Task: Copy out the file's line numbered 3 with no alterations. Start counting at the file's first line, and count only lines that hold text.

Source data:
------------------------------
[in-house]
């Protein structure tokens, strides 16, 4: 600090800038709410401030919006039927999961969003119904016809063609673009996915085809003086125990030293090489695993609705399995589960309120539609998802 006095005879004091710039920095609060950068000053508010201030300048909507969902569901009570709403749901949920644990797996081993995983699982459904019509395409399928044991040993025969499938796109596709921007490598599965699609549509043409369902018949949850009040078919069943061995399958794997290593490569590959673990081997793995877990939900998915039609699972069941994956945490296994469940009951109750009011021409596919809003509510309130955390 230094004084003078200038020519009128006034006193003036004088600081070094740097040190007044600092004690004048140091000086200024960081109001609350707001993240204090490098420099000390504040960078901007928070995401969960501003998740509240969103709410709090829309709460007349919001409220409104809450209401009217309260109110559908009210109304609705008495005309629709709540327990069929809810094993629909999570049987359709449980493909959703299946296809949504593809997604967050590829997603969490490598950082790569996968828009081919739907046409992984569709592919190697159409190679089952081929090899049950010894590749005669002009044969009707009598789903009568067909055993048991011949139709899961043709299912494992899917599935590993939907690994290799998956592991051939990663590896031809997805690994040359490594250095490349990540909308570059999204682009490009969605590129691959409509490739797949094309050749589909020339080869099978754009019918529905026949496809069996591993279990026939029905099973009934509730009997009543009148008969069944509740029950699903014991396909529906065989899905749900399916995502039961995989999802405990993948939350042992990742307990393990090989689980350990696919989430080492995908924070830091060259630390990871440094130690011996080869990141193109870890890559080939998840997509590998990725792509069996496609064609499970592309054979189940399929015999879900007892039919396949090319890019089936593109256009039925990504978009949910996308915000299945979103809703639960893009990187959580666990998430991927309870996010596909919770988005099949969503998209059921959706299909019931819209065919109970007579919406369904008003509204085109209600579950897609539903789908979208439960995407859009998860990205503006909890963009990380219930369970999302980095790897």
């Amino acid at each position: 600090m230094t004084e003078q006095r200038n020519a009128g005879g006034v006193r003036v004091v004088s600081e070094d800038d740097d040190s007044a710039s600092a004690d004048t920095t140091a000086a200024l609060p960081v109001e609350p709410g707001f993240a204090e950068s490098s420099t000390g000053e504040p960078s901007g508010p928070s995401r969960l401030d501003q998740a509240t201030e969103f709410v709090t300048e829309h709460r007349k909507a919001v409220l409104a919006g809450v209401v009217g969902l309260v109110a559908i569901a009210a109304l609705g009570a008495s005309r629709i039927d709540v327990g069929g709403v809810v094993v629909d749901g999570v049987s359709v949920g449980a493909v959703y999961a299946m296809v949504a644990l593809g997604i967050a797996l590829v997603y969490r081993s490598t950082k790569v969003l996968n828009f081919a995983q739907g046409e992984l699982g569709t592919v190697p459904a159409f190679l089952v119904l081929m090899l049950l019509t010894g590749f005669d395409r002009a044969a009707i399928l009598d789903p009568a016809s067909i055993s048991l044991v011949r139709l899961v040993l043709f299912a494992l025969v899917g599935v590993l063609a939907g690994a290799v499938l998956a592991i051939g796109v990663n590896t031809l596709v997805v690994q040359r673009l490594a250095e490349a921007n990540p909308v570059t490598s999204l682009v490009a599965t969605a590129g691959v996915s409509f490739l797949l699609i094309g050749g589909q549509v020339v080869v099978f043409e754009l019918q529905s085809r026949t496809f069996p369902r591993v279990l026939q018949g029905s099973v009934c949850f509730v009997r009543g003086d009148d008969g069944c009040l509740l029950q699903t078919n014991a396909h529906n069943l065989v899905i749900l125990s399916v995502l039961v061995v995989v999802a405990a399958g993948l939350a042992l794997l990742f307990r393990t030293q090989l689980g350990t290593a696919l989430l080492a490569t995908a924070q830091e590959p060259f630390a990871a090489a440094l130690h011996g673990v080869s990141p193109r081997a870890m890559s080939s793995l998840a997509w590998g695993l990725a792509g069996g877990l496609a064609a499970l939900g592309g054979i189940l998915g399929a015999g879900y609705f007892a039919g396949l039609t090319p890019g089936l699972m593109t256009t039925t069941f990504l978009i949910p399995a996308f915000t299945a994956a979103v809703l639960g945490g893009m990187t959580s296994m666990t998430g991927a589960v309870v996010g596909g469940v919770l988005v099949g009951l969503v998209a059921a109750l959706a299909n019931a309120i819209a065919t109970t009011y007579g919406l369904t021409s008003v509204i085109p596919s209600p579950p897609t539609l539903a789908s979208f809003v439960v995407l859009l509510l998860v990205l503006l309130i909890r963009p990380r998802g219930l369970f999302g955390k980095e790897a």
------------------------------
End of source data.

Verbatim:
């Amino acid at each position: 600090m230094t004084e003078q006095r200038n020519a009128g005879g006034v006193r003036v004091v004088s600081e070094d800038d740097d040190s007044a710039s600092a004690d004048t920095t140091a000086a200024l609060p960081v109001e609350p709410g707001f993240a204090e950068s490098s420099t000390g000053e504040p960078s901007g508010p928070s995401r969960l401030d501003q998740a509240t201030e969103f709410v709090t300048e829309h709460r007349k909507a919001v409220l409104a919006g809450v209401v009217g969902l309260v109110a559908i569901a009210a109304l609705g009570a008495s005309r629709i039927d709540v327990g069929g709403v809810v094993v629909d749901g999570v049987s359709v949920g449980a493909v959703y999961a299946m296809v949504a644990l593809g997604i967050a797996l590829v997603y969490r081993s490598t950082k790569v969003l996968n828009f081919a995983q739907g046409e992984l699982g569709t592919v190697p459904a159409f190679l089952v119904l081929m090899l049950l019509t010894g590749f005669d395409r002009a044969a009707i399928l009598d789903p009568a016809s067909i055993s048991l044991v011949r139709l899961v040993l043709f299912a494992l025969v899917g599935v590993l063609a939907g690994a290799v499938l998956a592991i051939g796109v990663n590896t031809l596709v997805v690994q040359r673009l490594a250095e490349a921007n990540p909308v570059t490598s999204l682009v490009a599965t969605a590129g691959v996915s409509f490739l797949l699609i094309g050749g589909q549509v020339v080869v099978f043409e754009l019918q529905s085809r026949t496809f069996p369902r591993v279990l026939q018949g029905s099973v009934c949850f509730v009997r009543g003086d009148d008969g069944c009040l509740l029950q699903t078919n014991a396909h529906n069943l065989v899905i749900l125990s399916v995502l039961v061995v995989v999802a405990a399958g993948l939350a042992l794997l990742f307990r393990t030293q090989l689980g350990t290593a696919l989430l080492a490569t995908a924070q830091e590959p060259f630390a990871a090489a440094l130690h011996g673990v080869s990141p193109r081997a870890m890559s080939s793995l998840a997509w590998g695993l990725a792509g069996g877990l496609a064609a499970l939900g592309g054979i189940l998915g399929a015999g879900y609705f007892a039919g396949l039609t090319p890019g089936l699972m593109t256009t039925t069941f990504l978009i949910p399995a996308f915000t299945a994956a979103v809703l639960g945490g893009m990187t959580s296994m666990t998430g991927a589960v309870v996010g596909g469940v919770l988005v099949g009951l969503v998209a059921a109750l959706a299909n019931a309120i819209a065919t109970t009011y007579g919406l369904t021409s008003v509204i085109p596919s209600p579950p897609t539609l539903a789908s979208f809003v439960v995407l859009l509510l998860v990205l503006l309130i909890r963009p990380r998802g219930l369970f999302g955390k980095e790897a």